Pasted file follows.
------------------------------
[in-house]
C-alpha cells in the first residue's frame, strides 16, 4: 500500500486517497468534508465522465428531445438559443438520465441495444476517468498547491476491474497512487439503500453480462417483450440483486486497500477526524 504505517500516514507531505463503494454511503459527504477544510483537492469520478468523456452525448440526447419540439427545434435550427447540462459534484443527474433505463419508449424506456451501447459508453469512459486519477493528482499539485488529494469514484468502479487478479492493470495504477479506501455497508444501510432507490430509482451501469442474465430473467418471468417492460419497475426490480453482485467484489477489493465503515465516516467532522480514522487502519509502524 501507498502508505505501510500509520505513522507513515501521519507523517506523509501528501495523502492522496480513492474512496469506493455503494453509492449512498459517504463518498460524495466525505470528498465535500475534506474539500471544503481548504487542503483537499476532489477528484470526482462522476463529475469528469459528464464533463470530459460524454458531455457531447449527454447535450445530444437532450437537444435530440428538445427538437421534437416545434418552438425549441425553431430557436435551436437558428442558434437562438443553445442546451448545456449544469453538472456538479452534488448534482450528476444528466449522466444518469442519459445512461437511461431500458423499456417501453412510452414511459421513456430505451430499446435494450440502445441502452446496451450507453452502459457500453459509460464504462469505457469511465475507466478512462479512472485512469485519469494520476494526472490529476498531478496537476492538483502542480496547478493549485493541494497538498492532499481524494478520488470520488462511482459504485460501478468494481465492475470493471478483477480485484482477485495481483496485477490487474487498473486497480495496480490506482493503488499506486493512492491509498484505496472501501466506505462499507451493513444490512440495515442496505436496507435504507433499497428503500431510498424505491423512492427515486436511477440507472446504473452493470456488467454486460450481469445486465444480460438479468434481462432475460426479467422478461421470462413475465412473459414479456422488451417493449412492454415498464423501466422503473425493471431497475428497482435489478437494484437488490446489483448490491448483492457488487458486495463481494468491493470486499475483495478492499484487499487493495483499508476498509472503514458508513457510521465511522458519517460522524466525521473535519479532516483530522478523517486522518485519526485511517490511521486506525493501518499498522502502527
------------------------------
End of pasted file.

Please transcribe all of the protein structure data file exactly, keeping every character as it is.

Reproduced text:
[in-house]
C-alpha cells in the first residue's frame, strides 16, 4: 500500500486517497468534508465522465428531445438559443438520465441495444476517468498547491476491474497512487439503500453480462417483450440483486486497500477526524 504505517500516514507531505463503494454511503459527504477544510483537492469520478468523456452525448440526447419540439427545434435550427447540462459534484443527474433505463419508449424506456451501447459508453469512459486519477493528482499539485488529494469514484468502479487478479492493470495504477479506501455497508444501510432507490430509482451501469442474465430473467418471468417492460419497475426490480453482485467484489477489493465503515465516516467532522480514522487502519509502524 501507498502508505505501510500509520505513522507513515501521519507523517506523509501528501495523502492522496480513492474512496469506493455503494453509492449512498459517504463518498460524495466525505470528498465535500475534506474539500471544503481548504487542503483537499476532489477528484470526482462522476463529475469528469459528464464533463470530459460524454458531455457531447449527454447535450445530444437532450437537444435530440428538445427538437421534437416545434418552438425549441425553431430557436435551436437558428442558434437562438443553445442546451448545456449544469453538472456538479452534488448534482450528476444528466449522466444518469442519459445512461437511461431500458423499456417501453412510452414511459421513456430505451430499446435494450440502445441502452446496451450507453452502459457500453459509460464504462469505457469511465475507466478512462479512472485512469485519469494520476494526472490529476498531478496537476492538483502542480496547478493549485493541494497538498492532499481524494478520488470520488462511482459504485460501478468494481465492475470493471478483477480485484482477485495481483496485477490487474487498473486497480495496480490506482493503488499506486493512492491509498484505496472501501466506505462499507451493513444490512440495515442496505436496507435504507433499497428503500431510498424505491423512492427515486436511477440507472446504473452493470456488467454486460450481469445486465444480460438479468434481462432475460426479467422478461421470462413475465412473459414479456422488451417493449412492454415498464423501466422503473425493471431497475428497482435489478437494484437488490446489483448490491448483492457488487458486495463481494468491493470486499475483495478492499484487499487493495483499508476498509472503514458508513457510521465511522458519517460522524466525521473535519479532516483530522478523517486522518485519526485511517490511521486506525493501518499498522502502527